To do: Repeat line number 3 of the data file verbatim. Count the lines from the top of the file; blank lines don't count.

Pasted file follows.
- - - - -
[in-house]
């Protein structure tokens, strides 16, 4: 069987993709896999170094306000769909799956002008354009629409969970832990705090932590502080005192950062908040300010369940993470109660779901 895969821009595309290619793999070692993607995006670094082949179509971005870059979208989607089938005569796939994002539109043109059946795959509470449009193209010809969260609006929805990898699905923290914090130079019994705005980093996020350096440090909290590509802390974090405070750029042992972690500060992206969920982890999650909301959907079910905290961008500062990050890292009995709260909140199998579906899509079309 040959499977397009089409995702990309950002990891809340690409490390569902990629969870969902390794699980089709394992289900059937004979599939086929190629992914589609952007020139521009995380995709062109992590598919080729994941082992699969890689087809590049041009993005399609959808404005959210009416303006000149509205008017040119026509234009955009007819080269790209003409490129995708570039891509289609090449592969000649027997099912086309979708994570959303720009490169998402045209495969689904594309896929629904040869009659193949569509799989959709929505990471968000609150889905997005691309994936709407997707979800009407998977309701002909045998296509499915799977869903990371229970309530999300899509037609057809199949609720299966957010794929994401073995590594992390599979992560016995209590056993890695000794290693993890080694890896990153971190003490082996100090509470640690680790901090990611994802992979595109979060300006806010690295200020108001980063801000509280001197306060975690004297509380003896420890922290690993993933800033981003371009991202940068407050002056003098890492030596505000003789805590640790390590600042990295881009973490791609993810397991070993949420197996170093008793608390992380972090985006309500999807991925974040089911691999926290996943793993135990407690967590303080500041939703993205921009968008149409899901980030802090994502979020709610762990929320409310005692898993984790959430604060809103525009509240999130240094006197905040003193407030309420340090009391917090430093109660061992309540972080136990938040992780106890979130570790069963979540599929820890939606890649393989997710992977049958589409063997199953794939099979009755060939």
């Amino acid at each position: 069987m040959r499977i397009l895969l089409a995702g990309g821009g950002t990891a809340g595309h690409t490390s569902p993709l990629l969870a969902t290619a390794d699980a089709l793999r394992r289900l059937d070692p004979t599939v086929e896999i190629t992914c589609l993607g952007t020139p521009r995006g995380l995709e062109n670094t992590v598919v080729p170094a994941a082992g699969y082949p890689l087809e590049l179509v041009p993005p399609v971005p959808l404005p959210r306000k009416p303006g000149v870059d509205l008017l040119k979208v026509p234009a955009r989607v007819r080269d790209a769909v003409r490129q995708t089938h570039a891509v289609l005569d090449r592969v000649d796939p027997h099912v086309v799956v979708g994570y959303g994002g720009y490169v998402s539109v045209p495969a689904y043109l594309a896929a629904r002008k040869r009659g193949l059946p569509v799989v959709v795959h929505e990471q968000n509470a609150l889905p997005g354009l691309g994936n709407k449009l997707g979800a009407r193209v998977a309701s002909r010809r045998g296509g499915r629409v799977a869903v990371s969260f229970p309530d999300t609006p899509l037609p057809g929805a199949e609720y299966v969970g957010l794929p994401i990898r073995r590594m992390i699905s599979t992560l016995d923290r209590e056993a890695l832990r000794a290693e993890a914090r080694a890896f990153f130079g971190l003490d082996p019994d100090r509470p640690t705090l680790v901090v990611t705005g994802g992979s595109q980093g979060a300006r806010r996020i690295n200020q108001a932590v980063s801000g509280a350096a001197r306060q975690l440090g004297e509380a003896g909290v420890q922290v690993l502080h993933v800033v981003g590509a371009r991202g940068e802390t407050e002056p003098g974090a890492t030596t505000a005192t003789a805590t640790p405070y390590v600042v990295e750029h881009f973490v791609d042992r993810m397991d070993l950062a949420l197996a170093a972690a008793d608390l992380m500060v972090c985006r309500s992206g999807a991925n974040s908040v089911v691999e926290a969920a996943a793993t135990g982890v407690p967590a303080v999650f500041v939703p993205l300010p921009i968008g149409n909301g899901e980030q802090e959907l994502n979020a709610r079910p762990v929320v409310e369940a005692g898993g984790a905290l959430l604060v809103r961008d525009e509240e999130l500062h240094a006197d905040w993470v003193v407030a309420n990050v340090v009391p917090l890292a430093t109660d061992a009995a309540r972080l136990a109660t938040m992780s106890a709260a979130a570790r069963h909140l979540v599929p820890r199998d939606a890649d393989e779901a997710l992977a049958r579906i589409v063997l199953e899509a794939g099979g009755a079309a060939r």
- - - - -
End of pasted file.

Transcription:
């Amino acid at each position: 069987m040959r499977i397009l895969l089409a995702g990309g821009g950002t990891a809340g595309h690409t490390s569902p993709l990629l969870a969902t290619a390794d699980a089709l793999r394992r289900l059937d070692p004979t599939v086929e896999i190629t992914c589609l993607g952007t020139p521009r995006g995380l995709e062109n670094t992590v598919v080729p170094a994941a082992g699969y082949p890689l087809e590049l179509v041009p993005p399609v971005p959808l404005p959210r306000k009416p303006g000149v870059d509205l008017l040119k979208v026509p234009a955009r989607v007819r080269d790209a769909v003409r490129q995708t089938h570039a891509v289609l005569d090449r592969v000649d796939p027997h099912v086309v799956v979708g994570y959303g994002g720009y490169v998402s539109v045209p495969a689904y043109l594309a896929a629904r002008k040869r009659g193949l059946p569509v799989v959709v795959h929505e990471q968000n509470a609150l889905p997005g354009l691309g994936n709407k449009l997707g979800a009407r193209v998977a309701s002909r010809r045998g296509g499915r629409v799977a869903v990371s969260f229970p309530d999300t609006p899509l037609p057809g929805a199949e609720y299966v969970g957010l794929p994401i990898r073995r590594m992390i699905s599979t992560l016995d923290r209590e056993a890695l832990r000794a290693e993890a914090r080694a890896f990153f130079g971190l003490d082996p019994d100090r509470p640690t705090l680790v901090v990611t705005g994802g992979s595109q980093g979060a300006r806010r996020i690295n200020q108001a932590v980063s801000g509280a350096a001197r306060q975690l440090g004297e509380a003896g909290v420890q922290v690993l502080h993933v800033v981003g590509a371009r991202g940068e802390t407050e002056p003098g974090a890492t030596t505000a005192t003789a805590t640790p405070y390590v600042v990295e750029h881009f973490v791609d042992r993810m397991d070993l950062a949420l197996a170093a972690a008793d608390l992380m500060v972090c985006r309500s992206g999807a991925n974040s908040v089911v691999e926290a969920a996943a793993t135990g982890v407690p967590a303080v999650f500041v939703p993205l300010p921009i968008g149409n909301g899901e980030q802090e959907l994502n979020a709610r079910p762990v929320v409310e369940a005692g898993g984790a905290l959430l604060v809103r961008d525009e509240e999130l500062h240094a006197d905040w993470v003193v407030a309420n990050v340090v009391p917090l890292a430093t109660d061992a009995a309540r972080l136990a109660t938040m992780s106890a709260a979130a570790r069963h909140l979540v599929p820890r199998d939606a890649d393989e779901a997710l992977a049958r579906i589409v063997l199953e899509a794939g099979g009755a079309a060939r």